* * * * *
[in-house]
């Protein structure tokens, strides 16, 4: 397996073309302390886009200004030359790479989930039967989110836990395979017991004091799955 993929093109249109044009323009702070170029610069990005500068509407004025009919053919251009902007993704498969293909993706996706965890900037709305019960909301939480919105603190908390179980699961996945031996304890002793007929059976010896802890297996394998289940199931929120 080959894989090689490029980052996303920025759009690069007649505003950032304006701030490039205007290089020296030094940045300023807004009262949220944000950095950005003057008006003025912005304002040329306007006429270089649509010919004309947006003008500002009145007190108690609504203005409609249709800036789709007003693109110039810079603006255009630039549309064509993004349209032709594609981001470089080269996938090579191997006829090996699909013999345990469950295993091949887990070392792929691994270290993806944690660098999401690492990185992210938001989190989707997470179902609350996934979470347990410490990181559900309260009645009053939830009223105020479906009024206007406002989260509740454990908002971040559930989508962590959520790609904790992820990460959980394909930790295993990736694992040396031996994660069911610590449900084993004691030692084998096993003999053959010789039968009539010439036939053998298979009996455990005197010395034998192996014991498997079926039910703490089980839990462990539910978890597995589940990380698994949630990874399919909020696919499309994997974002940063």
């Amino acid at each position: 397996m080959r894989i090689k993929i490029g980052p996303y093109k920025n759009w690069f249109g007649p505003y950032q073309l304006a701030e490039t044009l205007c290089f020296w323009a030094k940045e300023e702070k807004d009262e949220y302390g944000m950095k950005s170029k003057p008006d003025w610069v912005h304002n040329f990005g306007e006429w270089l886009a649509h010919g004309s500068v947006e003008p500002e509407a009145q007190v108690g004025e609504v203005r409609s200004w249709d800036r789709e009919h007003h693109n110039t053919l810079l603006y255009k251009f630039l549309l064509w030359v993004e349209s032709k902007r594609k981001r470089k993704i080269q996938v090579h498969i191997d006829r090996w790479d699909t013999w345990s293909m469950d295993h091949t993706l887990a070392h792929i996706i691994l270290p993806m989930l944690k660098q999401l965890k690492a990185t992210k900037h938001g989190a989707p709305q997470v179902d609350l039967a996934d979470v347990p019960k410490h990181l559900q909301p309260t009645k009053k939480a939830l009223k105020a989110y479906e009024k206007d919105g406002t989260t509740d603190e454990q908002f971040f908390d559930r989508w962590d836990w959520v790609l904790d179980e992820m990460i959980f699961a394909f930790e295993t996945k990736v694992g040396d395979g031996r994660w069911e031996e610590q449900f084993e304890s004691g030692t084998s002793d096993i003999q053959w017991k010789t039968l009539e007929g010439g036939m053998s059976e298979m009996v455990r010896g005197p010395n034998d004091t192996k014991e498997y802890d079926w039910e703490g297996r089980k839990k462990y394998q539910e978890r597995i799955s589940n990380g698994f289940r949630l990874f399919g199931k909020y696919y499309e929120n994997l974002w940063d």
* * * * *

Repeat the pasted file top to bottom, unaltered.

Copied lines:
[in-house]
């Protein structure tokens, strides 16, 4: 397996073309302390886009200004030359790479989930039967989110836990395979017991004091799955 993929093109249109044009323009702070170029610069990005500068509407004025009919053919251009902007993704498969293909993706996706965890900037709305019960909301939480919105603190908390179980699961996945031996304890002793007929059976010896802890297996394998289940199931929120 080959894989090689490029980052996303920025759009690069007649505003950032304006701030490039205007290089020296030094940045300023807004009262949220944000950095950005003057008006003025912005304002040329306007006429270089649509010919004309947006003008500002009145007190108690609504203005409609249709800036789709007003693109110039810079603006255009630039549309064509993004349209032709594609981001470089080269996938090579191997006829090996699909013999345990469950295993091949887990070392792929691994270290993806944690660098999401690492990185992210938001989190989707997470179902609350996934979470347990410490990181559900309260009645009053939830009223105020479906009024206007406002989260509740454990908002971040559930989508962590959520790609904790992820990460959980394909930790295993990736694992040396031996994660069911610590449900084993004691030692084998096993003999053959010789039968009539010439036939053998298979009996455990005197010395034998192996014991498997079926039910703490089980839990462990539910978890597995589940990380698994949630990874399919909020696919499309994997974002940063």
């Amino acid at each position: 397996m080959r894989i090689k993929i490029g980052p996303y093109k920025n759009w690069f249109g007649p505003y950032q073309l304006a701030e490039t044009l205007c290089f020296w323009a030094k940045e300023e702070k807004d009262e949220y302390g944000m950095k950005s170029k003057p008006d003025w610069v912005h304002n040329f990005g306007e006429w270089l886009a649509h010919g004309s500068v947006e003008p500002e509407a009145q007190v108690g004025e609504v203005r409609s200004w249709d800036r789709e009919h007003h693109n110039t053919l810079l603006y255009k251009f630039l549309l064509w030359v993004e349209s032709k902007r594609k981001r470089k993704i080269q996938v090579h498969i191997d006829r090996w790479d699909t013999w345990s293909m469950d295993h091949t993706l887990a070392h792929i996706i691994l270290p993806m989930l944690k660098q999401l965890k690492a990185t992210k900037h938001g989190a989707p709305q997470v179902d609350l039967a996934d979470v347990p019960k410490h990181l559900q909301p309260t009645k009053k939480a939830l009223k105020a989110y479906e009024k206007d919105g406002t989260t509740d603190e454990q908002f971040f908390d559930r989508w962590d836990w959520v790609l904790d179980e992820m990460i959980f699961a394909f930790e295993t996945k990736v694992g040396d395979g031996r994660w069911e031996e610590q449900f084993e304890s004691g030692t084998s002793d096993i003999q053959w017991k010789t039968l009539e007929g010439g036939m053998s059976e298979m009996v455990r010896g005197p010395n034998d004091t192996k014991e498997y802890d079926w039910e703490g297996r089980k839990k462990y394998q539910e978890r597995i799955s589940n990380g698994f289940r949630l990874f399919g199931k909020y696919y499309e929120n994997l974002w940063d």